When the Connecticut Land Company survey team located the Eastern boundary of their Western Reserve (also the Western boundary of Pennsylvania) on the fourth of July, 1796, it was already marked in the woods. Surveyors Andrew Ellicott and Andrew Porter had been there 10 years before—in the employ of the state of Pennsylvania. Proceeding from the southern baseline begun by the English surveyors Mason and Dixon—and using the same careful methods they had established—the Ellicott party traveled north, cutting a swath through the wilderness 20 to 30 feet wide along the entire side of the state to Lake Erie, where Seth Pease and his party came upon their work. At intervals in the center of this strip of clearing were stone markers indicating the boundary line. (Some of these markers still exist and are now being restored and resituated by Ohio volunteer surveyors.)

Excerpts from Letters of Andrew Ellicott and Andrew Porter—1787

Following are excerpts from letters written by the surveyors during the second and final season (1787) of their survey of the Pennsylvania Western boundary line. Ellicott's first letter was written to his wife from Philadelphia, where the U.S. Constitutional Convention had just convened behind closed doors. It contains some pithy observations on Noah Webster (who happened to be in town) and on Yankees in general. His second letter was written from Wyoming in Pennsylvania, a settlement made by a Connecticut land company before the Revolution, over which bloody battles had been fought with Indian tribes and Pennsylvania backwoodsmen during and after the War. A federal court of law had recently awarded the area to Pennsylvania and the state of Connecticut had officially renounced its jurisdiction as part of the same political arrangement that secured her Western Reserve. This left the rights of the Connecticut settlers to their land and "improvements" up in the air—and frontier Yankees were as tough and contentious as their Western Pennsylvania neighbors.

Philadelphia, May 10, 1787

My Dear
Tomorrow morning I shall set out for Lancaster in the Stage—I have been delayed some days longer than I expected in this City, on account of getting our Instruments in the best order— . . . The people of this State continue much divided on the subject of Government; and Politics run high—Mr. Webster the Lecturer, and authour of the Grammatical Institutes, has been here but a short time; but in that time has had the fortune to enter into the spirit of the contending parties, and has already got his hands full. I yesterday saw three attacks against him. These northern gentry appear mightily pestered with a restless, and uneasy spirit, which some good people who are now lodging with me, suppose must proceed from the remains of that witchcraft, which formerly prevailed in their country— . . . .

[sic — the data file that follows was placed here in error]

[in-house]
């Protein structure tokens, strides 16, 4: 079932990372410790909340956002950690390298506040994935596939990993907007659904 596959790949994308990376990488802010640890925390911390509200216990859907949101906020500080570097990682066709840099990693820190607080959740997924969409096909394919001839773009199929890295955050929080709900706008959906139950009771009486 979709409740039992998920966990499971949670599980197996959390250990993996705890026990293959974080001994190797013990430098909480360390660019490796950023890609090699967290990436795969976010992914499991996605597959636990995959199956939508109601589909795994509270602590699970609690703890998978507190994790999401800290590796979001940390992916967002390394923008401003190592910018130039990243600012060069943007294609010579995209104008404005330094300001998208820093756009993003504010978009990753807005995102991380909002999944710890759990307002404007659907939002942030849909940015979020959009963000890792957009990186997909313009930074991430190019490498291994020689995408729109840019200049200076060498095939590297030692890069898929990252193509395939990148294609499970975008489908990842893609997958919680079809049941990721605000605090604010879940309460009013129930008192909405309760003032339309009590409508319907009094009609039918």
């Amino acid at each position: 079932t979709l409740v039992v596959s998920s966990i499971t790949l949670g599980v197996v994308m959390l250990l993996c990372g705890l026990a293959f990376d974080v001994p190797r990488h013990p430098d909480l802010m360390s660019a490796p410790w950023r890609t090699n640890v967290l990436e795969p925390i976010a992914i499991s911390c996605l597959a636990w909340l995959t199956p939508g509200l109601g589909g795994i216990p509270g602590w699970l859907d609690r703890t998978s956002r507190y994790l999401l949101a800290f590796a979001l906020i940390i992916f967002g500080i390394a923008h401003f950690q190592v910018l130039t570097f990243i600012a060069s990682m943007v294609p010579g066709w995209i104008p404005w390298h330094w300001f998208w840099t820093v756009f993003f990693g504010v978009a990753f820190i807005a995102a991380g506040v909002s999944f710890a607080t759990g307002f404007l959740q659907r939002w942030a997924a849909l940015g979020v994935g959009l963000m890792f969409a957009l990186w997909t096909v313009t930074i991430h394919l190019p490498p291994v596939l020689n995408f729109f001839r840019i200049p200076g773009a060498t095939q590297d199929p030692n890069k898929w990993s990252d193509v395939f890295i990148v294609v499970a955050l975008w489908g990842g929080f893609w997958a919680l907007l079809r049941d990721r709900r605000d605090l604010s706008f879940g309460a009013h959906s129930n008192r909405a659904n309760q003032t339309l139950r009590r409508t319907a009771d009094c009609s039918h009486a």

I am My Dear your
Affectionate Husbd.

Wyoming, May 29, 1787

My Dear
. . .Last evening General Pickering, and several Gentlemen of distinction arrived at this Place from Philadelphia; and on this day the Court is to be opened under the jurisdiction of Pennsylvania—this circumstance must be one of the most pleasing kind to the honest well disposed People of this unhappy district, which has constantly been in a state of anarchy, and confusion since its first settlement—General Pickering has great merit for his exertions to bring the Connecticut claimants to a quiet submission to the jurisdiction of the State—word is this moment brought in that some of our Saddles was stolen last night, I hope the Villains have left our Horses—this People fly from the Idea of Government like Pidgeons from a Storm—the thought of a Court of Justice is to the consciously guilty, as terrible as the Talons of a Lion to the Shepherds Flock—Our Horses are all safe but every Bridle is gone—

I am my Dear your
Affectionate Husband.

Observatory on the West side of the Conawango, August, 29, 1787

To: The President and Supreme Executive Council of Pennsylvania